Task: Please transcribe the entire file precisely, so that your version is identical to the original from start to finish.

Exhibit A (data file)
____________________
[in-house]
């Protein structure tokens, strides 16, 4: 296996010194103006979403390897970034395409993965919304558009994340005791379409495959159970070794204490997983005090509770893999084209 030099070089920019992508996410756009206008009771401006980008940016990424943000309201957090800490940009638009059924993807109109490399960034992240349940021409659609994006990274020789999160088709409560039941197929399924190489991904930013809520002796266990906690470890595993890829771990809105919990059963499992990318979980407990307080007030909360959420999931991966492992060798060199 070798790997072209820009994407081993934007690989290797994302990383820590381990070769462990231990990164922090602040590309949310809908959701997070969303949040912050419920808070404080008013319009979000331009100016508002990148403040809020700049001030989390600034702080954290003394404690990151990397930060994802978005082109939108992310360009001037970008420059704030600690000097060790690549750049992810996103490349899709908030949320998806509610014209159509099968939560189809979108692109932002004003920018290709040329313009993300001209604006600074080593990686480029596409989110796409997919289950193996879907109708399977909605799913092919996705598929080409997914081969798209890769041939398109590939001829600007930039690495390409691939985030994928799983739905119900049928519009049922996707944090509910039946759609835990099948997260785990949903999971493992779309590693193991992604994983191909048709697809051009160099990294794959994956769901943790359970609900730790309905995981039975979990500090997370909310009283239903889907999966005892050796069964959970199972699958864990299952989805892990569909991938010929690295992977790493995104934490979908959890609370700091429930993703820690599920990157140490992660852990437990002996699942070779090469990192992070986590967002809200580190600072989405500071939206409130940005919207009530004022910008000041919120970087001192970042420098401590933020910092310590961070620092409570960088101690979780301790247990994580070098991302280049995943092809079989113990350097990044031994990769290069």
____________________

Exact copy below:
[in-house]
């Protein structure tokens, strides 16, 4: 296996010194103006979403390897970034395409993965919304558009994340005791379409495959159970070794204490997983005090509770893999084209 030099070089920019992508996410756009206008009771401006980008940016990424943000309201957090800490940009638009059924993807109109490399960034992240349940021409659609994006990274020789999160088709409560039941197929399924190489991904930013809520002796266990906690470890595993890829771990809105919990059963499992990318979980407990307080007030909360959420999931991966492992060798060199 070798790997072209820009994407081993934007690989290797994302990383820590381990070769462990231990990164922090602040590309949310809908959701997070969303949040912050419920808070404080008013319009979000331009100016508002990148403040809020700049001030989390600034702080954290003394404690990151990397930060994802978005082109939108992310360009001037970008420059704030600690000097060790690549750049992810996103490349899709908030949320998806509610014209159509099968939560189809979108692109932002004003920018290709040329313009993300001209604006600074080593990686480029596409989110796409997919289950193996879907109708399977909605799913092919996705598929080409997914081969798209890769041939398109590939001829600007930039690495390409691939985030994928799983739905119900049928519009049922996707944090509910039946759609835990099948997260785990949903999971493992779309590693193991992604994983191909048709697809051009160099990294794959994956769901943790359970609900730790309905995981039975979990500090997370909310009283239903889907999966005892050796069964959970199972699958864990299952989805892990569909991938010929690295992977790493995104934490979908959890609370700091429930993703820690599920990157140490992660852990437990002996699942070779090469990192992070986590967002809200580190600072989405500071939206409130940005919207009530004022910008000041919120970087001192970042420098401590933020910092310590961070620092409570960088101690979780301790247990994580070098991302280049995943092809079989113990350097990044031994990769290069």